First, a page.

The pose I chose to honor this master/lineage was Samasthiti or Equal Standing Pose, which other yoga methods may refer to as Tadasana or Mountain Pose. I chose this posture because it is a foundational pose and begins Surya Namaskara, or the Sun Salutation, which is performed at the beginning of Ashtanga yoga practice. I had been up for almost 24 hours at this point, trying to reset my sleep schedule, so I didn’t do the actual Sun Salutation.
Day 5: Restorative Yoga–Judith Lasater
This form of yoga is more what I was expecting when I had tried Yin Yoga. I had read that people often use the two yoga terms interchangeably, and while there are similarities, I have found that the two approaches are different. While Yin Yoga looks like it might be comfortable, it’s not, while Restorative Yoga is meant to be comfortable and utilizes props to help the muscles relax. According to Lacey, Restorative Yoga can help one achieve deep relaxation and calm the mind. This form of yoga was popularized by Judith Lasater, whom Lacey says was a student of BKS Iyengar. Lacey said that Judith became interested in this form of yoga after her twin brother died and she needed to sit and rest. Judith found that lying on the floor for 20 minutes a day and letting go is life changing.
To honor this master/lineage, I chose child’s pose or balasana. This has long been a favorite relaxing pose of mine, so I was excited to try it with a pillow under me as I had seen done in pictures of restorative poses. It was blissful. Since I had been up so long, it was hard not to fall asleep on my mat. Sometimes we all need to recharge and give our bodies and minds a break. While I don’t know that I would do this type of yoga daily, I can definitely see incorporating more of it into my life and recommending it to others.
Day 6: Kundalini–Yogi Bhajan
According to Cassie, Yogi Bhajan created Kundalini (the name of which means “primal energy”) by combining Brahmachari’s teachings with Tantric theories and Virsa Singh’s mantras. Thus, “Kundalini combines meditation, mantra, physical postures, and breathing techniques”. Cassie says, “We awaken kundalini to be able to call on the full potential of the nervous and glandular systems and to balance the subtle system of chakras and meridians in the body.” The six major parts of a Kundalini Yoga class are tuning in with the Adi Mantra, Pranayam (warmup), Kriya (postures), Relaxation, Meditation, and closing with the Blessing Song.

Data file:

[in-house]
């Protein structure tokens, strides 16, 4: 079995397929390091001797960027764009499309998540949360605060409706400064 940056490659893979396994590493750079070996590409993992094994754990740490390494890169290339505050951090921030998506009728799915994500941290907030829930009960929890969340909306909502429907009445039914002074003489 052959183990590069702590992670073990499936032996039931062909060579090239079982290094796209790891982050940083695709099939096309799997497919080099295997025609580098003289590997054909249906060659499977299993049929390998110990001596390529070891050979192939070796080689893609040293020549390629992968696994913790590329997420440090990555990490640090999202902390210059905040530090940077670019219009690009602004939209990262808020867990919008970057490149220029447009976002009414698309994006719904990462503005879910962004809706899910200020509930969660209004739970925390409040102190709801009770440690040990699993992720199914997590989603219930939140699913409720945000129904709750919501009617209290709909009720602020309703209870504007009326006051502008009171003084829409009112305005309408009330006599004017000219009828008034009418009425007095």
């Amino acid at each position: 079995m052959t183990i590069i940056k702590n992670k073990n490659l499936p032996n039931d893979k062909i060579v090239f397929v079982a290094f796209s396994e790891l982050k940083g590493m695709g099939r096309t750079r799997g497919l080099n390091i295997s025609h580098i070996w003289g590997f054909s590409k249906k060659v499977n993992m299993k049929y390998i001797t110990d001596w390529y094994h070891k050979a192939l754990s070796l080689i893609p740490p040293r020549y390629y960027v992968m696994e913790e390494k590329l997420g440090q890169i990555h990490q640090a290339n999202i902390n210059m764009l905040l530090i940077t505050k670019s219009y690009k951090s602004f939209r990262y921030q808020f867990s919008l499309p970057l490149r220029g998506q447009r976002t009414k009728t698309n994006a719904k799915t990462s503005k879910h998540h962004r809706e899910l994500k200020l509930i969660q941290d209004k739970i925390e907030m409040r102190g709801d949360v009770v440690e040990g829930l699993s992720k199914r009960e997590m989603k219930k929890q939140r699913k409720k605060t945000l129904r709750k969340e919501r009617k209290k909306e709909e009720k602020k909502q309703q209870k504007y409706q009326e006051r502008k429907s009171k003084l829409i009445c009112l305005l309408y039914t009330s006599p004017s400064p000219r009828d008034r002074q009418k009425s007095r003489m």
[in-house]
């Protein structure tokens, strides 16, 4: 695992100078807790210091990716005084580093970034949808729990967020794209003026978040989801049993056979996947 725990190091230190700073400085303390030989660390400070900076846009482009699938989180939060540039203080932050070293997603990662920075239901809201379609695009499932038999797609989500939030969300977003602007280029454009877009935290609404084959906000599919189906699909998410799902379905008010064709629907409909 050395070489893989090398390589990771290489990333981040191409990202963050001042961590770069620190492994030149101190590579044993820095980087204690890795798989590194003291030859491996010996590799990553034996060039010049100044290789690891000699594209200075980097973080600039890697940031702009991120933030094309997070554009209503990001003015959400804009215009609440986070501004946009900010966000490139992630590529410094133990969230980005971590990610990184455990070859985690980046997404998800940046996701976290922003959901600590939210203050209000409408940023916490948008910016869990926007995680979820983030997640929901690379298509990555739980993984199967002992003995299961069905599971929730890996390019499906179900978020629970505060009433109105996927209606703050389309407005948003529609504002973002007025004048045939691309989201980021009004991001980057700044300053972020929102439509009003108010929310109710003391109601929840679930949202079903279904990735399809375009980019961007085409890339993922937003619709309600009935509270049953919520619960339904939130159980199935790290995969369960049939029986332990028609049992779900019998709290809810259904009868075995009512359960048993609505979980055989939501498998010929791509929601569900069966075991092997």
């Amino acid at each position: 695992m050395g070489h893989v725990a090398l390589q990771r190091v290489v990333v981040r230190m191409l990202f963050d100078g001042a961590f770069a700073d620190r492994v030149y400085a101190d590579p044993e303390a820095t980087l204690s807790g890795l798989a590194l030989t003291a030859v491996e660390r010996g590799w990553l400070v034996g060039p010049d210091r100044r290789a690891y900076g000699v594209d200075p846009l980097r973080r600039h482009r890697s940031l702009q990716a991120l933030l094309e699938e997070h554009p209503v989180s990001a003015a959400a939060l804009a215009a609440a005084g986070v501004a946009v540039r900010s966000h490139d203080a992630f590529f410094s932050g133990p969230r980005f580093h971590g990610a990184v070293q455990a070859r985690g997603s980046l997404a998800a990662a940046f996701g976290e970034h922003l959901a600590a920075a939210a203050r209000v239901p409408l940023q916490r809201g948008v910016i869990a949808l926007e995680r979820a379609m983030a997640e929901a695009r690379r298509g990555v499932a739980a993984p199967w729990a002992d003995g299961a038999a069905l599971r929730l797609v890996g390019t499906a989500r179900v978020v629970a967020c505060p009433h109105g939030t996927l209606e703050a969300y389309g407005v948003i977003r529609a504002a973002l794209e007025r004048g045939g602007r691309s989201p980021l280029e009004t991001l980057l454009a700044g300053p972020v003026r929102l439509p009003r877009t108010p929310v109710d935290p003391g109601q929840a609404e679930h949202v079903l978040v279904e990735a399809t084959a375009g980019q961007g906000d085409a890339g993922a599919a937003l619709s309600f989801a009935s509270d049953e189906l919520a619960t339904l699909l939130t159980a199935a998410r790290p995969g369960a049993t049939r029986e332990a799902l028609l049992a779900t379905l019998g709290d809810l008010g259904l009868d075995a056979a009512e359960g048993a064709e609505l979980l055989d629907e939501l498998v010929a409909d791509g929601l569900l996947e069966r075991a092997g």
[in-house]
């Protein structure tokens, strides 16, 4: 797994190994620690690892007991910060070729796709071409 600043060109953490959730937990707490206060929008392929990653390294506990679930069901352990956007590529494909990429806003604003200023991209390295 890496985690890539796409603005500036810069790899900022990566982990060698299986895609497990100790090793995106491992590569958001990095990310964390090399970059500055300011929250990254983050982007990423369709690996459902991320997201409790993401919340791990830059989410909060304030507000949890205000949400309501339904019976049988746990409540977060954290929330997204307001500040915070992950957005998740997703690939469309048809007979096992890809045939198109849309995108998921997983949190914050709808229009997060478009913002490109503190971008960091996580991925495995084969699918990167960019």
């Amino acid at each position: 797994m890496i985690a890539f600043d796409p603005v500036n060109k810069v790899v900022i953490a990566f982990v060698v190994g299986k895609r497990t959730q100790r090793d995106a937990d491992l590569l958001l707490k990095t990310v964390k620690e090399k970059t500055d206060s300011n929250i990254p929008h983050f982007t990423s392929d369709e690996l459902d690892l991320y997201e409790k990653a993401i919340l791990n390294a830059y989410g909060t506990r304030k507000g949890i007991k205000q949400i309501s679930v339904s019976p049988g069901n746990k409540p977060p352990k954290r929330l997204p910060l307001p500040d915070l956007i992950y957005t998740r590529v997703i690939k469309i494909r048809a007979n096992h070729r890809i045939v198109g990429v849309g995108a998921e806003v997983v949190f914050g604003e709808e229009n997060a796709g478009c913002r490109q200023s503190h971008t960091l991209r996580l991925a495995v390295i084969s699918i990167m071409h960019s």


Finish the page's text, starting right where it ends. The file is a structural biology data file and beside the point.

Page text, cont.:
Kundalini is traditionally practiced wearing white. Apparently this is part of auric color therapy and is said to extend the aura. Yogi Bhajan is quoted as saying, “We ask you to wear white so that you will reflect what is outside and go within yourself–that’s what white clothes can do for you”. If you want a more complicated expansion on white clothes as related to auras, follow the preceding link. The kriya I chose for this lineage was Life Nerve Stretch, which starts with spreading the legs and grabbing the toes, then stretching toward each leg before stretching toward the middle. In other yoga styles this pose may be called Wide Angle Seated Forward Bend or Upavistha Konasana.
Day 7: Para Yoga–Rod Stryker
This form of yoga was created by Rod Stryker, whom Stacy said earned the title of Yogiraj or “master of yoga” after studying under Kavi Yogiraj Mani Finger and his son Yogiraj Alan Finger. According to Stacy, this yoga style, the name of which means “supreme, highest, ancient”, has the cultural values of: self mastery, empowerment, guardianship, compassion, and love of life. In a Para Yoga class, all aspects of yoga are combined in one class (Asana, Breath, Bandha, Mudra, Visualization, Chanting, Kriya, and Kundalini). According to the About page of ParaYoga.com, in this approach the asana “is used as a technique to balance the main forces that sustain the mind and body”. The pose I chose for this master and lineage was Navasana or Boat Pose, which GaiamTV says improves balance, develops focus and concentration, and improves digestion while strengthening the hips, thighs, and abdominal muscles.
Day 8: Baptiste–Baron Baptiste
This form of yoga was founded by Walt Baptiste and further developed by his son, Baron Baptiste. According to Sara, Baron produced “his own challenging heat-based vinyasa flow” by combining the styles of Raja, Ashtanga, Iyengar, and Bikram and has said “my style is 20 percent mechanics and 80 percent spiritual psychology. My style is based on being safe and opening the body from a place that is protecting the joint system. I do a lot of creative sequencing, and I teach people my philosophy, ‘to thine own self be true’. You know intuitively what is right for your body.” Sara got the opportunity to practice with Baron Baptiste. You can read a little about there experience at the preceding link. The pose I chose for this master and lineage was Salabhasana or Locust Pose. I got photobombed by my dogs. If you want to, you can see more of them on @phoenixxphyre.
As I had mentioned in my post on choosing a yoga method, I only recently learned there were many different yoga methods, so I appreciated the opportunity this challenge provided to learn more about some of the ones I’d heard of before as well as a few more. Although there are parts of all of them that seem interesting, the ones I am feeling most drawn to learning more about at the moment are Jivamukti, Ashtanga, and Restorative.
Do you have a favorite of these yoga methods? Let me know in the comments below!